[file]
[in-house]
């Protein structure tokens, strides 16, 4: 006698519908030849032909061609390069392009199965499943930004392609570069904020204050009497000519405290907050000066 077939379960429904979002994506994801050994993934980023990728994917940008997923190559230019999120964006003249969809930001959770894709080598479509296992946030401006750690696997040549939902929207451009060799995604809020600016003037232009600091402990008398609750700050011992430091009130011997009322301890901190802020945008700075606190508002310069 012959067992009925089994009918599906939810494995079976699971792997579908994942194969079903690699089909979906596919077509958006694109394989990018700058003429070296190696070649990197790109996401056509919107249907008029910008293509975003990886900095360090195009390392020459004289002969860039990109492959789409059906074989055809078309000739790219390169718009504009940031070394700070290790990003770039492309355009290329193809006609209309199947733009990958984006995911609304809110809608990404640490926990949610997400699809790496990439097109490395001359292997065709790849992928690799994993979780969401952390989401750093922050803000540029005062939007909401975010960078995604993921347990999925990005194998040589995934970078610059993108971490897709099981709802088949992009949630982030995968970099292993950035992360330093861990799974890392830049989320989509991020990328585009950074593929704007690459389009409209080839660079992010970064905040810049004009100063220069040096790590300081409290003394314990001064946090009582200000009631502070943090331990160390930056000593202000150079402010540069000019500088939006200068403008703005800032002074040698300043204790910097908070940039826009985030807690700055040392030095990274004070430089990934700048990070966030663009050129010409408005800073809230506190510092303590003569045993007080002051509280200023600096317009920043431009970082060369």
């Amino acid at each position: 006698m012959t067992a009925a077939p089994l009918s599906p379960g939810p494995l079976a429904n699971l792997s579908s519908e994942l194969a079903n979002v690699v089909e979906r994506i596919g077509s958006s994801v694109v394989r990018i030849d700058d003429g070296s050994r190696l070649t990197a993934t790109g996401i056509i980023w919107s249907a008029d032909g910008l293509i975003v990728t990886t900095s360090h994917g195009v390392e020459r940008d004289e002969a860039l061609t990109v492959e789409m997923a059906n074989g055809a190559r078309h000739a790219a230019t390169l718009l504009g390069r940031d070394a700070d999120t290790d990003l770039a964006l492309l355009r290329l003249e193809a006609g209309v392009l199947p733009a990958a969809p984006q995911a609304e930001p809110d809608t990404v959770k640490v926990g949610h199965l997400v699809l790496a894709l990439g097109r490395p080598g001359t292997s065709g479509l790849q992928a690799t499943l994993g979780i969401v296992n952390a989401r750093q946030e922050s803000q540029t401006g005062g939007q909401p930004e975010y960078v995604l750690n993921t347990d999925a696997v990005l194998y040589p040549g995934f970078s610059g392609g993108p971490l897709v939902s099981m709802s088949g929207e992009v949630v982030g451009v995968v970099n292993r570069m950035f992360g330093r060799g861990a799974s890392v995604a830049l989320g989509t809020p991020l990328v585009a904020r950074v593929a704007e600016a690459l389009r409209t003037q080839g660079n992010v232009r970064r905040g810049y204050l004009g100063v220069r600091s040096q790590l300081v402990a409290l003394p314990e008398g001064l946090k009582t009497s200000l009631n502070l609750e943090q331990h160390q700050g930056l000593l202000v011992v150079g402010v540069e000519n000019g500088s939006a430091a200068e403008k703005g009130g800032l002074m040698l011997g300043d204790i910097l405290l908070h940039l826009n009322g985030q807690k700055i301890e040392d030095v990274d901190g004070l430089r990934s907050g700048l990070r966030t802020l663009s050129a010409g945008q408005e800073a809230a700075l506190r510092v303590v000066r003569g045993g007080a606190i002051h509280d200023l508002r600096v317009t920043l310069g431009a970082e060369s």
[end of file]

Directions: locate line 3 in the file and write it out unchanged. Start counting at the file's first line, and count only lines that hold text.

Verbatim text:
């Amino acid at each position: 006698m012959t067992a009925a077939p089994l009918s599906p379960g939810p494995l079976a429904n699971l792997s579908s519908e994942l194969a079903n979002v690699v089909e979906r994506i596919g077509s958006s994801v694109v394989r990018i030849d700058d003429g070296s050994r190696l070649t990197a993934t790109g996401i056509i980023w919107s249907a008029d032909g910008l293509i975003v990728t990886t900095s360090h994917g195009v390392e020459r940008d004289e002969a860039l061609t990109v492959e789409m997923a059906n074989g055809a190559r078309h000739a790219a230019t390169l718009l504009g390069r940031d070394a700070d999120t290790d990003l770039a964006l492309l355009r290329l003249e193809a006609g209309v392009l199947p733009a990958a969809p984006q995911a609304e930001p809110d809608t990404v959770k640490v926990g949610h199965l997400v699809l790496a894709l990439g097109r490395p080598g001359t292997s065709g479509l790849q992928a690799t499943l994993g979780i969401v296992n952390a989401r750093q946030e922050s803000q540029t401006g005062g939007q909401p930004e975010y960078v995604l750690n993921t347990d999925a696997v990005l194998y040589p040549g995934f970078s610059g392609g993108p971490l897709v939902s099981m709802s088949g929207e992009v949630v982030g451009v995968v970099n292993r570069m950035f992360g330093r060799g861990a799974s890392v995604a830049l989320g989509t809020p991020l990328v585009a904020r950074v593929a704007e600016a690459l389009r409209t003037q080839g660079n992010v232009r970064r905040g810049y204050l004009g100063v220069r600091s040096q790590l300081v402990a409290l003394p314990e008398g001064l946090k009582t009497s200000l009631n502070l609750e943090q331990h160390q700050g930056l000593l202000v011992v150079g402010v540069e000519n000019g500088s939006a430091a200068e403008k703005g009130g800032l002074m040698l011997g300043d204790i910097l405290l908070h940039l826009n009322g985030q807690k700055i301890e040392d030095v990274d901190g004070l430089r990934s907050g700048l990070r966030t802020l663009s050129a010409g945008q408005e800073a809230a700075l506190r510092v303590v000066r003569g045993g007080a606190i002051h509280d200023l508002r600096v317009t920043l310069g431009a970082e060369s």